Promised the moon, settled for the stars
- Wikimania 2014 was held last week in the Barbican Centre in London. Below, the Signpost 's former "Technology report" writer Harry Burt (User:Jarry1250) shares his thoughts on a bustling conference.
The pre-Wikimania Hackathon proved popular, with developers flooding the fourth floor for its introductory session.
As has become traditional, Wikimania proper was preceded by a two-and-a-half day hackathon, with entry at slight additional cost. While there had been concerns from hackathon organisers about what percentage of those registered would actually attend, it was clear from the word "go" that it would be alright on the night: the introductory session on Wednesday morning was packed, and numbers remained high throughout Thursday and into Friday. For attendees it was an opportunity to get in some 'hacking'—any coding of an interesting nature, including work on tools, gadgets, MediaWiki and its extensions—meet other developers, and enjoy the comfortable (if slightly unusual) surroundings of the Barbican's tropical conservatory and garden room. On a warm summer's day, it felt like a greenhouse—not least because, in a very real sense, it was.
Nevertheless, the social atmosphere was Wikimania at its best: light, enthusiastic and welcoming to those more unfamiliar with the movement and its goals, here including an impressive assortment of journalists. Staff proved approachable, mixing freely with volunteers—indeed, the sessions served as a reminder that Wikimedians are peculiarly lucky in that regard. Such positivity even crept into sessions as potentially fraught as that led by the Foundation's Fabrice Florin, a presentation and chat about the development direction of the controversial Media Viewer extension. Although there were minor quibbles, like the sprawling Barbican making it difficult to move from registration (floor: -1) to venue (floor: 4), or the deployment of sandwiches at lunch ("originally supposed to be lasagne", Ed noted critically) and nothing at dinner, it was an uncomplicated unconference executed well. Even the WiFi held up, as it did throughout the conference—more or less.
Opening session and keynotes
Conference Organiser Ed Saperia opened Wikimania proper with a brief discussion of its main themes and their inspirations.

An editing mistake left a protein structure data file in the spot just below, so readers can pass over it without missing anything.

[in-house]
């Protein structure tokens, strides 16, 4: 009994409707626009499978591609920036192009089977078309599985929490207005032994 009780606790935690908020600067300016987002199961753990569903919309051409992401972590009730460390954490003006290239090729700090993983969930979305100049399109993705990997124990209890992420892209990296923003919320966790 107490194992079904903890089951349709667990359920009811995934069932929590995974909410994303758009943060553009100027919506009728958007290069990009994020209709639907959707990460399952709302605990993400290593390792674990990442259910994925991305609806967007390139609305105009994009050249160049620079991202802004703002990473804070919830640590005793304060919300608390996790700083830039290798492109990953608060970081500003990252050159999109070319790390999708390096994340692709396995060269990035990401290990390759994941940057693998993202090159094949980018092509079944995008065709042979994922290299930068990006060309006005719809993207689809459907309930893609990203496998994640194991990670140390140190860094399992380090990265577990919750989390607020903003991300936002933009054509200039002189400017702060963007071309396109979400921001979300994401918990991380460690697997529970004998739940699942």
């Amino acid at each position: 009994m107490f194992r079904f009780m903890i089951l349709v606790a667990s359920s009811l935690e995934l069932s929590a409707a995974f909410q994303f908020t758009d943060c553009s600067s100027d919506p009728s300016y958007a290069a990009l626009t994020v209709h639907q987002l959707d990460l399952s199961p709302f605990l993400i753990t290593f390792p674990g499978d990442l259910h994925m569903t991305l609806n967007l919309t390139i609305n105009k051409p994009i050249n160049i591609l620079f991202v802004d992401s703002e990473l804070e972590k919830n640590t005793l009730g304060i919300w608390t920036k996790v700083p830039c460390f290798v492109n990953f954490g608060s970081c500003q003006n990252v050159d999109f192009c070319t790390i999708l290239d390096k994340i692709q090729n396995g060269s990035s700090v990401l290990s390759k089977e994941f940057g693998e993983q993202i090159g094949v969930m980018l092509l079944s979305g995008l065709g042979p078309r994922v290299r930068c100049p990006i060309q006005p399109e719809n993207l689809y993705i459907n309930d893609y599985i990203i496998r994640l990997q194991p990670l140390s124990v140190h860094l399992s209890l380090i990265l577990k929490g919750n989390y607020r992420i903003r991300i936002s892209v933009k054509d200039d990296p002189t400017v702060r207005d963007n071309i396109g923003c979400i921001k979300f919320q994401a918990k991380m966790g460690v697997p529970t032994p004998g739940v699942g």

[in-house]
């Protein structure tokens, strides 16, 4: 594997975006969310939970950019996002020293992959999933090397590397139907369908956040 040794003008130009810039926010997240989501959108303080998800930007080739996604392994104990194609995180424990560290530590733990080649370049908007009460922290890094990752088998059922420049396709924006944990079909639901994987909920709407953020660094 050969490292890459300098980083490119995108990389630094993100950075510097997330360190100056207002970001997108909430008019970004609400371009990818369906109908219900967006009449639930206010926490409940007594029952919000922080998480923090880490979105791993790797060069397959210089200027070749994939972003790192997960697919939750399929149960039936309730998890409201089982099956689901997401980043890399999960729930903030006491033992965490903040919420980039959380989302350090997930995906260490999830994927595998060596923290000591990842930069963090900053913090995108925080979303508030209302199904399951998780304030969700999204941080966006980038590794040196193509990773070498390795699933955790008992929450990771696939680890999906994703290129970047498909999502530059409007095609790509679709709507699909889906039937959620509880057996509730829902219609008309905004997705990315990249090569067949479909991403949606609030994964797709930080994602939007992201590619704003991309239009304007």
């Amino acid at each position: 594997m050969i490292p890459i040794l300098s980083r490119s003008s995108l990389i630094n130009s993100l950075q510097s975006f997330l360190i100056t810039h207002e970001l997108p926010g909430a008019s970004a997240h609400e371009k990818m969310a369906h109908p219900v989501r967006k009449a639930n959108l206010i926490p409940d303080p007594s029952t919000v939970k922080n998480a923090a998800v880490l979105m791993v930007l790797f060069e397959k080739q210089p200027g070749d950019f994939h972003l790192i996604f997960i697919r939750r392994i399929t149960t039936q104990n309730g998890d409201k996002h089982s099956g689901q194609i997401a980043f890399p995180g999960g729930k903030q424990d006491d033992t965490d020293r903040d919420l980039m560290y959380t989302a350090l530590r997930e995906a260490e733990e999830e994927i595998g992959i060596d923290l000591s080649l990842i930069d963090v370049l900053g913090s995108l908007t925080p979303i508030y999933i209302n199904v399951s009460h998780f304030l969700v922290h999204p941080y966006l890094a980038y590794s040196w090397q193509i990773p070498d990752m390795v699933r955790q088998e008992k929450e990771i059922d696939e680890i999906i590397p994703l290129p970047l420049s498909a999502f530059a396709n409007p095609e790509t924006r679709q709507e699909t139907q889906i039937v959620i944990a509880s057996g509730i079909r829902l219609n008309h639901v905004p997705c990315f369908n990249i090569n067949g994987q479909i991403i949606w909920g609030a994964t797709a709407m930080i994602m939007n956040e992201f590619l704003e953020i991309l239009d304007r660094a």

The opening session of Wikimania, held alongside a welcome drinks reception on the Thursday evening, could roughly be divided into two halves. The first consisted of four speakers (Ed Saperia, Wikimedia UK Chief Executive Jon Davies, Jimmy Wales and Lila Tretikov) enlisted to give short welcome speeches. Apart from an off-the-cuff remark from Wales that he wished the press would talk "less about the monkey" and more about the substantive issues raised in his pre-Wikimania press conference, the burden of getting the packed auditorium to tear themselves away from their phones/tablets/buzzword bingo cards fell to Salil Shetty, Secretary General of Amnesty International and sole keynote speaker of the Thursday evening session. Though many of Shetty's remarks fell on sympathetic ears, it was his allusions to certain problems of scaling—the forced creation of staff headquarters in developing nations; the difficulties of running a global institution alongside local chapters—which stood out and it was a shame that Shetty did not share more of his considerable experience during the keynote itself.
Shetty was arguably the most prominent of the non-Wikimedia names on the list of featured speakers—surprising, perhaps, for a conference that had won the bidding process promising speakers including Clay Shirky, Cory Doctorow, Lawrence Lessig and even Stephen Fry (see related Signpost coverage). Nevertheless, the speakers eventually organised proved sufficient to regularly fill and continuously entertain the cavernous Barbican Hall. The final lineup thus included Danny O'Brien (along with Wales, one of the two survivors of the original London bid), Jack Andraka, and, able to draw on the UK's well developed civil society infrastructure, representatives of the thinktank Demos, Code Club and Young Rewired State among others: an admirable and effective lineup, if not quite the "VIP speakers (academics, politicians, media, entertainment)" originally described by Jimmy Wales in July 2012. In a Wikimania first, all of the featured speakers' presentations were reliably streamed live and recordings rapidly made available online, a real boon considering Wikimedia's global appeal and the months-long delays from previous Wikimanias.
Wikimania 2014's eight tracks offered access to speakers on a wide variety of subjects—here, author and associate professor of journalism Andrew Lih
discusses the difficulties of getting more video onto Wikimedia wikis.
In total, Wikimania 2014 claimed some 200 sessions over 8 simultaneous tracks, replete with the inevitable scheduling and organisational headaches. The organisers will be pleased with the variety they achieved: notable themes including open access, open data, technology, GLAM and diversity were all well-represented, while smaller topics (the legal aspects of Wikipedia, for example) seemed neatly stitched into accessible 90 minute blocks. The Barbican's cavernous layout and the comfort of its designed-for-purpose auditoria thus conspired to make these blocks, rather than individual sessions, the primary unit of time management—to the benefit of some of the more niche interest talks on the programme. Each talk seemed ably staffed by the conference's apparently vast team of volunteers, both technically and in terms of sticking to their timetables. The blocks were then in turn punctuated by coffee breaks, lunch, and on some days (but confusingly not all) dinner. Although hackathon attendees quickly got used to the "packed lunch" format, it was the dinners that particularly stood out, including bitesize burgers, skewers and sea-bream tacos (to name a few), served in reasonable quantity but alas with the purity of queuing to which many native Britons (the author included) are accustomed.